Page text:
A Wagner paint sprayer is an excellent tool for applying an even coat of paint to any surface you need to cover.
Many of the versatile Wagner spraying tools will spray both oil and water based products. No matter what you’re spraying, prompt cleanup is critical.
Flushing The Unit Of Spraying Product
Once you’re done painting, you need to flush the unit of all spraying product.
For latex-based paints or clear coat products, you can use warm soapy water for this step. Oil based product will need to be cleared away with mineral spirits.
- Always clean your Wagner sprayer outside.
- Turn all switches to “off” position.
- Unplug the power cord.
- Loosen the paint jug by 1/2 turn to relieve any pressure still in the system.
- Pull the trigger so spraying product will move from the nozzle back into the paint jug.
- Empty the paint just into the paint container.
- Place the appropriate amount of cleaning solution into the paint jug. (Confirm the amount of cleaning product with your particular manual.)
- Attach the paint jug to the handle, plug in the machine and turn all switches on.
- Once pressurized, spray the cleaning product through the nozzle, shaking the gun slightly to break up any particles and flush them out of the tool.
- Follow steps 4 and 5 again. Turn the paint jug 1/2 turn but do not remove it.
- Critical note: If you cleaned your Wagner with mineral spirits, it will need cleaned again with soapy water.
Cleaning The Nozzle
No matter what you’re spraying, it’s critically important that you clean the spray nozzle as soon as you’re finished spraying paint.
Latex paint can dry quite quickly and is designed to cling and form a protective coating.
Should this paint dry inside your sprayer nozzle, it may be hard to generate enough pressure to eject the paint “worms” that can form inside the spraying nozzle.
Review your manual for the number of connections that need detached and cleaned in your Wagner paint sprayer.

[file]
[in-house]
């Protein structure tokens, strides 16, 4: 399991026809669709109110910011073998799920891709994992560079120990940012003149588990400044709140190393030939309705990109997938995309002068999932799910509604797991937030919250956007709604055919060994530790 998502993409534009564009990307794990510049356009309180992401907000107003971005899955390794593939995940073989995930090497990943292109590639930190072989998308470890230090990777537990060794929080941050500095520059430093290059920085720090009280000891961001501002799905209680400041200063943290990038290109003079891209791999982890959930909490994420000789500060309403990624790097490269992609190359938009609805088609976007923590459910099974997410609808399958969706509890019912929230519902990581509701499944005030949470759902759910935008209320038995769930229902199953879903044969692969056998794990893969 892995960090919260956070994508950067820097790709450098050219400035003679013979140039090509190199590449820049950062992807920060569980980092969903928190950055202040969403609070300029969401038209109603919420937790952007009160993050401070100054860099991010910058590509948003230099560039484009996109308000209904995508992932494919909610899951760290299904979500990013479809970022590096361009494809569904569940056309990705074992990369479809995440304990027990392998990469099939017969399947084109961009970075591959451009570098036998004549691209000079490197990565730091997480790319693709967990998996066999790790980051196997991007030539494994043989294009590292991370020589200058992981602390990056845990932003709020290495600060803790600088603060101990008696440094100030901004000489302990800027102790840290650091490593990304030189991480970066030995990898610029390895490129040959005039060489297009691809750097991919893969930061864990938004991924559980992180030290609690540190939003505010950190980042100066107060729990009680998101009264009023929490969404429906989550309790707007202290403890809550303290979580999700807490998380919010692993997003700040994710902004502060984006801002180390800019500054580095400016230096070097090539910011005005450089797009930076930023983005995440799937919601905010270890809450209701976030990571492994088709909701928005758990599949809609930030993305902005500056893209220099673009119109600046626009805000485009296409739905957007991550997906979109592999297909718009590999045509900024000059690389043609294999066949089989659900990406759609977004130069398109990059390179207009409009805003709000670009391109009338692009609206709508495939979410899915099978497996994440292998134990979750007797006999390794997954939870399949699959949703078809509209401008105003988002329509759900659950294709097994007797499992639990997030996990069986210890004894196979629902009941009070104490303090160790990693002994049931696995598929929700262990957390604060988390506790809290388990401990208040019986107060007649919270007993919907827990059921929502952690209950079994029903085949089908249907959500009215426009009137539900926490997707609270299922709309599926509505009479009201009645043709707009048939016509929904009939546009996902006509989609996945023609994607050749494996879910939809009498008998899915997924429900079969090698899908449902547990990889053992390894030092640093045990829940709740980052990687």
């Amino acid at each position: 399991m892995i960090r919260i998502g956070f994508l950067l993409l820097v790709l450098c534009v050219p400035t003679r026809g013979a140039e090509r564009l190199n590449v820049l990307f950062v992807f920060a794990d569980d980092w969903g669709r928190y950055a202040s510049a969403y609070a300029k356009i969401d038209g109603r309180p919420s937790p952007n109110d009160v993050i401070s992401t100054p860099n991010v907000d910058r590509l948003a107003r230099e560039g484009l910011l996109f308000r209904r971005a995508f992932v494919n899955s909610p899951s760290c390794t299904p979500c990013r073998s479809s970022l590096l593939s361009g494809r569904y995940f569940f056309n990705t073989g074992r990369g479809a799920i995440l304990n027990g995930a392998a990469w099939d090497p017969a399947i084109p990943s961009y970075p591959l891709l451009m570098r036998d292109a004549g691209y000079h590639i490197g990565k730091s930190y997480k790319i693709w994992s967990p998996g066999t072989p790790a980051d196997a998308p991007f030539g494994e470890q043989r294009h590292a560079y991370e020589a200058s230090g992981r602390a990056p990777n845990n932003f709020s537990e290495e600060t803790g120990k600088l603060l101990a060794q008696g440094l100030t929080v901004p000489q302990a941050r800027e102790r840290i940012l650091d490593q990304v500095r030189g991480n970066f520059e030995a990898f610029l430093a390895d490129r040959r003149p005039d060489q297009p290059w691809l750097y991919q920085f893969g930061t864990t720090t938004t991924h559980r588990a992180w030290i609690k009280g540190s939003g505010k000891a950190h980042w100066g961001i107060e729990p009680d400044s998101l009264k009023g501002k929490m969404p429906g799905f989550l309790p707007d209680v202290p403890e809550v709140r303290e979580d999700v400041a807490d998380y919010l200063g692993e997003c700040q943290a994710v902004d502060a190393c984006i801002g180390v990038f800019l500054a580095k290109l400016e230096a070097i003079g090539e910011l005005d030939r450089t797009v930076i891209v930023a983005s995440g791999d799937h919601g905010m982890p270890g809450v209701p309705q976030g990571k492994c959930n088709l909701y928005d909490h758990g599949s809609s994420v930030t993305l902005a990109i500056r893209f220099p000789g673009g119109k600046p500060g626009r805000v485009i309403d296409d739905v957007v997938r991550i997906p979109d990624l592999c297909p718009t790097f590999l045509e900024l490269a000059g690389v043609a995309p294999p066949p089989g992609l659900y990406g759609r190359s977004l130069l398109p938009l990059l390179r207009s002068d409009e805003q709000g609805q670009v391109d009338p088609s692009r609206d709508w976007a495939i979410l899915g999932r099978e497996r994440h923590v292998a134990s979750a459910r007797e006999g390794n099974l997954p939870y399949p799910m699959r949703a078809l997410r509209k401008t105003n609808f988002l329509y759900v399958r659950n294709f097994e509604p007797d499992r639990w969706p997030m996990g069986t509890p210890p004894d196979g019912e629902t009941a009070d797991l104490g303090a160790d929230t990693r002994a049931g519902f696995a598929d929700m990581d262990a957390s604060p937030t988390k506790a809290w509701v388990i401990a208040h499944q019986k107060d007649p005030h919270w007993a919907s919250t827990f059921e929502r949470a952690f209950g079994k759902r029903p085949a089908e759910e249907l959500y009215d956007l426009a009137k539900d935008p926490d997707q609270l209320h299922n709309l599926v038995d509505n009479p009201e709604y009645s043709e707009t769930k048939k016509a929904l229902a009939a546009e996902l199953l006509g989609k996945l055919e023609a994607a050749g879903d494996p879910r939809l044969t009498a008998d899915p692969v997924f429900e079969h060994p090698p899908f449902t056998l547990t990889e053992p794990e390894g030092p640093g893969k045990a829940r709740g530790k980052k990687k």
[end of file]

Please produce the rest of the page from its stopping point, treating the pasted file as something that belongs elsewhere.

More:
Take special care to loosen any seals or gaskets that need removed and washed, lest they get glued in place by the paint and become dried and brittle, leading to leaks and spatter.
Once you have all the sprayer components washed, reassemble the nozzle immediately. Accomplishing this step right after cleanup can save you a great deal of confusion; since you just took it apart, it should be easy to assemble.
If need be, take pictures as you take it apart or refer to a video to help you get all the components back together in order.
Your Wagner sprayer should come with several cleaning tools; if you get the sprayer second hand or don’t get all the cleaning tools, find a copy of the manual or see if you can take a look at some original packaging to see what you’re missing.
Wagner sprayers can be extremely useful tools for painting projects that you need to finish quickly, but if you don’t have the right tools and know how to clean the tool and keep it working efficiently, it will fail quickly.
Additionally, if you’re working with mineral spirits or other flammable materials, you need to review any and all available instructions.
Important Safety Note
Wagner power sprayers work by putting paint (latex or oil based) under pressure and turning it from a cohesive liquid into a mist.
Once you’ve unplugged the tool and turned off the compression motor in the handle, always make sure to release the pressure in the system by the means described in the manual. Generally this is done by turning the paint jug carefully.
Do this step BEFORE you remove any portions of the nozzle.
Depending on what you’re spraying or using to clean your sprayer, releasing the pressure can protect you from a face full of soapy water, paint, or mineral spirits.
Cleaning your Wagner is a great way to get accustomed to all the components and remind yourself of where everything fits.
As with many other tools, once you own it you’ll find great reason to use it. Follow the manual, keep it clean, and happy painting!